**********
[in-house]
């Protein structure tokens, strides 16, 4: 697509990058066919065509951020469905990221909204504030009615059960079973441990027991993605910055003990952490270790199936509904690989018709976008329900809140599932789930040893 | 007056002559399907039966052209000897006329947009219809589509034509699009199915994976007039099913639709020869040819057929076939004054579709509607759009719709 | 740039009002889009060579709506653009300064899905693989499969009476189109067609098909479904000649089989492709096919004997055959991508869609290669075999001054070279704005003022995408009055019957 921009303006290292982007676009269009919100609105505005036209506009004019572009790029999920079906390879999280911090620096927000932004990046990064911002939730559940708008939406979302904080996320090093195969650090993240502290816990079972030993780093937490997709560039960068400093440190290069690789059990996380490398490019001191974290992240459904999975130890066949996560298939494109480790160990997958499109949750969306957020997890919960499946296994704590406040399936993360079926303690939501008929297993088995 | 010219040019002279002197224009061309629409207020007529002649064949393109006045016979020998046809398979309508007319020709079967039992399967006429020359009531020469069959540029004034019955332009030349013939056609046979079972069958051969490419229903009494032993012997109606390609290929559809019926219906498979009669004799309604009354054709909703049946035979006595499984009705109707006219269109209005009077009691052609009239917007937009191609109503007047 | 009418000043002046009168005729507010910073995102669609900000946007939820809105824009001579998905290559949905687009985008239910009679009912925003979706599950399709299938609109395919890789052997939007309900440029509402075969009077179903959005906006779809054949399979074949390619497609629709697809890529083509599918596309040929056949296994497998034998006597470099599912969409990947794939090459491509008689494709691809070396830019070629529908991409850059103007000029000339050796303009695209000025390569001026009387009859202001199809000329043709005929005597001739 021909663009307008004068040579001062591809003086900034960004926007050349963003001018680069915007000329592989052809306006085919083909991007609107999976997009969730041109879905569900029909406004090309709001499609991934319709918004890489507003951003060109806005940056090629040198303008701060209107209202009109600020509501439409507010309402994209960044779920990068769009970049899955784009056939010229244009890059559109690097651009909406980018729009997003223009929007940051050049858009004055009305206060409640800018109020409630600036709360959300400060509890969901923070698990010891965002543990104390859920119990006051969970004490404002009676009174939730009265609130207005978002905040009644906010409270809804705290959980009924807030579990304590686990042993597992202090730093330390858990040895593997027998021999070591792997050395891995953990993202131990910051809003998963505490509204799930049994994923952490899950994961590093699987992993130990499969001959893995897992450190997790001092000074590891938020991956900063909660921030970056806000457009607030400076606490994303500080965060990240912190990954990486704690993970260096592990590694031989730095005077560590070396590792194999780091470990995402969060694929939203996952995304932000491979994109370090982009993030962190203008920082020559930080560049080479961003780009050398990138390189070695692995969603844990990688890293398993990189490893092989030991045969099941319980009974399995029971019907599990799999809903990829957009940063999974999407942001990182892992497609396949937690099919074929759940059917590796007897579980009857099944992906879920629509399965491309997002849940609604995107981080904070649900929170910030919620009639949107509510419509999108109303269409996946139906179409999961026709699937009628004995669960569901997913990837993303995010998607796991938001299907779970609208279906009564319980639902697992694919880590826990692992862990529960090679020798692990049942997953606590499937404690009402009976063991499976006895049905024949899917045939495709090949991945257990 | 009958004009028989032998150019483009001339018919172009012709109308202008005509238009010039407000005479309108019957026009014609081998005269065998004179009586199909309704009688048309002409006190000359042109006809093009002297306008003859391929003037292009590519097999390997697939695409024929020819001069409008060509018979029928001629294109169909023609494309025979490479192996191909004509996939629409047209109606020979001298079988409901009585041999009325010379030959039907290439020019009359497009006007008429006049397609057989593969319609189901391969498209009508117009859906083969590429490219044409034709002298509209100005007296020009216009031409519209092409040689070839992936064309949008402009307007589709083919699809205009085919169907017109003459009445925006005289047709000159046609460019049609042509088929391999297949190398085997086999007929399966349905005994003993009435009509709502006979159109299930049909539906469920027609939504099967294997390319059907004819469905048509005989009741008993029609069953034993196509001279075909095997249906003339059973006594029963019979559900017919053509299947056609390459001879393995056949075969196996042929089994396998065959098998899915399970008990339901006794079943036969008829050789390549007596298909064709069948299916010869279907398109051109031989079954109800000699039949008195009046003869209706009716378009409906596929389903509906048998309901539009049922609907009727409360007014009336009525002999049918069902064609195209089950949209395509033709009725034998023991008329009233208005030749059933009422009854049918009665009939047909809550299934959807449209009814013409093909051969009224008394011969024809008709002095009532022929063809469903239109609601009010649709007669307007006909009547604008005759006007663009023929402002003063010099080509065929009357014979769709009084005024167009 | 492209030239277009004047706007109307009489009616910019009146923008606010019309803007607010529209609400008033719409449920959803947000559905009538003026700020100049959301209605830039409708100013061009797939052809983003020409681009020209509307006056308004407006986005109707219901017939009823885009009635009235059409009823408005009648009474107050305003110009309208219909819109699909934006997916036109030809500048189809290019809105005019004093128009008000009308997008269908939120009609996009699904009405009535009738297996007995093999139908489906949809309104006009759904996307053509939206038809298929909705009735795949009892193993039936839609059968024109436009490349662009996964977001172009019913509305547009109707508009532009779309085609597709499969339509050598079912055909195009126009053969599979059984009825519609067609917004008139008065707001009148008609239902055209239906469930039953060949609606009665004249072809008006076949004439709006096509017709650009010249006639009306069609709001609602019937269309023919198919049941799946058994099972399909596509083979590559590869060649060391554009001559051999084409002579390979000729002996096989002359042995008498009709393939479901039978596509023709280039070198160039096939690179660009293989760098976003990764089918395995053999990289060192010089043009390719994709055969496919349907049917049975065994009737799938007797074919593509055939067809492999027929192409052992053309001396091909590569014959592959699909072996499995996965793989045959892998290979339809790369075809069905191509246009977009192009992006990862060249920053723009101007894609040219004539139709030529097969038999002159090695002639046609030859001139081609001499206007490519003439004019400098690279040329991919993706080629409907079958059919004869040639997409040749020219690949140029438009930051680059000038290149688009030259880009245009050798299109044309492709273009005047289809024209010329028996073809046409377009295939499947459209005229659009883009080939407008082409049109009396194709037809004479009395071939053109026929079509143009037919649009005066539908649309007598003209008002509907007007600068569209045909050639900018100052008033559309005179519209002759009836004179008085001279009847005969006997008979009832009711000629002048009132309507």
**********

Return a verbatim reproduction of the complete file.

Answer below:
[in-house]
């Protein structure tokens, strides 16, 4: 697509990058066919065509951020469905990221909204504030009615059960079973441990027991993605910055003990952490270790199936509904690989018709976008329900809140599932789930040893 | 007056002559399907039966052209000897006329947009219809589509034509699009199915994976007039099913639709020869040819057929076939004054579709509607759009719709 | 740039009002889009060579709506653009300064899905693989499969009476189109067609098909479904000649089989492709096919004997055959991508869609290669075999001054070279704005003022995408009055019957 921009303006290292982007676009269009919100609105505005036209506009004019572009790029999920079906390879999280911090620096927000932004990046990064911002939730559940708008939406979302904080996320090093195969650090993240502290816990079972030993780093937490997709560039960068400093440190290069690789059990996380490398490019001191974290992240459904999975130890066949996560298939494109480790160990997958499109949750969306957020997890919960499946296994704590406040399936993360079926303690939501008929297993088995 | 010219040019002279002197224009061309629409207020007529002649064949393109006045016979020998046809398979309508007319020709079967039992399967006429020359009531020469069959540029004034019955332009030349013939056609046979079972069958051969490419229903009494032993012997109606390609290929559809019926219906498979009669004799309604009354054709909703049946035979006595499984009705109707006219269109209005009077009691052609009239917007937009191609109503007047 | 009418000043002046009168005729507010910073995102669609900000946007939820809105824009001579998905290559949905687009985008239910009679009912925003979706599950399709299938609109395919890789052997939007309900440029509402075969009077179903959005906006779809054949399979074949390619497609629709697809890529083509599918596309040929056949296994497998034998006597470099599912969409990947794939090459491509008689494709691809070396830019070629529908991409850059103007000029000339050796303009695209000025390569001026009387009859202001199809000329043709005929005597001739 021909663009307008004068040579001062591809003086900034960004926007050349963003001018680069915007000329592989052809306006085919083909991007609107999976997009969730041109879905569900029909406004090309709001499609991934319709918004890489507003951003060109806005940056090629040198303008701060209107209202009109600020509501439409507010309402994209960044779920990068769009970049899955784009056939010229244009890059559109690097651009909406980018729009997003223009929007940051050049858009004055009305206060409640800018109020409630600036709360959300400060509890969901923070698990010891965002543990104390859920119990006051969970004490404002009676009174939730009265609130207005978002905040009644906010409270809804705290959980009924807030579990304590686990042993597992202090730093330390858990040895593997027998021999070591792997050395891995953990993202131990910051809003998963505490509204799930049994994923952490899950994961590093699987992993130990499969001959893995897992450190997790001092000074590891938020991956900063909660921030970056806000457009607030400076606490994303500080965060990240912190990954990486704690993970260096592990590694031989730095005077560590070396590792194999780091470990995402969060694929939203996952995304932000491979994109370090982009993030962190203008920082020559930080560049080479961003780009050398990138390189070695692995969603844990990688890293398993990189490893092989030991045969099941319980009974399995029971019907599990799999809903990829957009940063999974999407942001990182892992497609396949937690099919074929759940059917590796007897579980009857099944992906879920629509399965491309997002849940609604995107981080904070649900929170910030919620009639949107509510419509999108109303269409996946139906179409999961026709699937009628004995669960569901997913990837993303995010998607796991938001299907779970609208279906009564319980639902697992694919880590826990692992862990529960090679020798692990049942997953606590499937404690009402009976063991499976006895049905024949899917045939495709090949991945257990 | 009958004009028989032998150019483009001339018919172009012709109308202008005509238009010039407000005479309108019957026009014609081998005269065998004179009586199909309704009688048309002409006190000359042109006809093009002297306008003859391929003037292009590519097999390997697939695409024929020819001069409008060509018979029928001629294109169909023609494309025979490479192996191909004509996939629409047209109606020979001298079988409901009585041999009325010379030959039907290439020019009359497009006007008429006049397609057989593969319609189901391969498209009508117009859906083969590429490219044409034709002298509209100005007296020009216009031409519209092409040689070839992936064309949008402009307007589709083919699809205009085919169907017109003459009445925006005289047709000159046609460019049609042509088929391999297949190398085997086999007929399966349905005994003993009435009509709502006979159109299930049909539906469920027609939504099967294997390319059907004819469905048509005989009741008993029609069953034993196509001279075909095997249906003339059973006594029963019979559900017919053509299947056609390459001879393995056949075969196996042929089994396998065959098998899915399970008990339901006794079943036969008829050789390549007596298909064709069948299916010869279907398109051109031989079954109800000699039949008195009046003869209706009716378009409906596929389903509906048998309901539009049922609907009727409360007014009336009525002999049918069902064609195209089950949209395509033709009725034998023991008329009233208005030749059933009422009854049918009665009939047909809550299934959807449209009814013409093909051969009224008394011969024809008709002095009532022929063809469903239109609601009010649709007669307007006909009547604008005759006007663009023929402002003063010099080509065929009357014979769709009084005024167009 | 492209030239277009004047706007109307009489009616910019009146923008606010019309803007607010529209609400008033719409449920959803947000559905009538003026700020100049959301209605830039409708100013061009797939052809983003020409681009020209509307006056308004407006986005109707219901017939009823885009009635009235059409009823408005009648009474107050305003110009309208219909819109699909934006997916036109030809500048189809290019809105005019004093128009008000009308997008269908939120009609996009699904009405009535009738297996007995093999139908489906949809309104006009759904996307053509939206038809298929909705009735795949009892193993039936839609059968024109436009490349662009996964977001172009019913509305547009109707508009532009779309085609597709499969339509050598079912055909195009126009053969599979059984009825519609067609917004008139008065707001009148008609239902055209239906469930039953060949609606009665004249072809008006076949004439709006096509017709650009010249006639009306069609709001609602019937269309023919198919049941799946058994099972399909596509083979590559590869060649060391554009001559051999084409002579390979000729002996096989002359042995008498009709393939479901039978596509023709280039070198160039096939690179660009293989760098976003990764089918395995053999990289060192010089043009390719994709055969496919349907049917049975065994009737799938007797074919593509055939067809492999027929192409052992053309001396091909590569014959592959699909072996499995996965793989045959892998290979339809790369075809069905191509246009977009192009992006990862060249920053723009101007894609040219004539139709030529097969038999002159090695002639046609030859001139081609001499206007490519003439004019400098690279040329991919993706080629409907079958059919004869040639997409040749020219690949140029438009930051680059000038290149688009030259880009245009050798299109044309492709273009005047289809024209010329028996073809046409377009295939499947459209005229659009883009080939407008082409049109009396194709037809004479009395071939053109026929079509143009037919649009005066539908649309007598003209008002509907007007600068569209045909050639900018100052008033559309005179519209002759009836004179008085001279009847005969006997008979009832009711000629002048009132309507």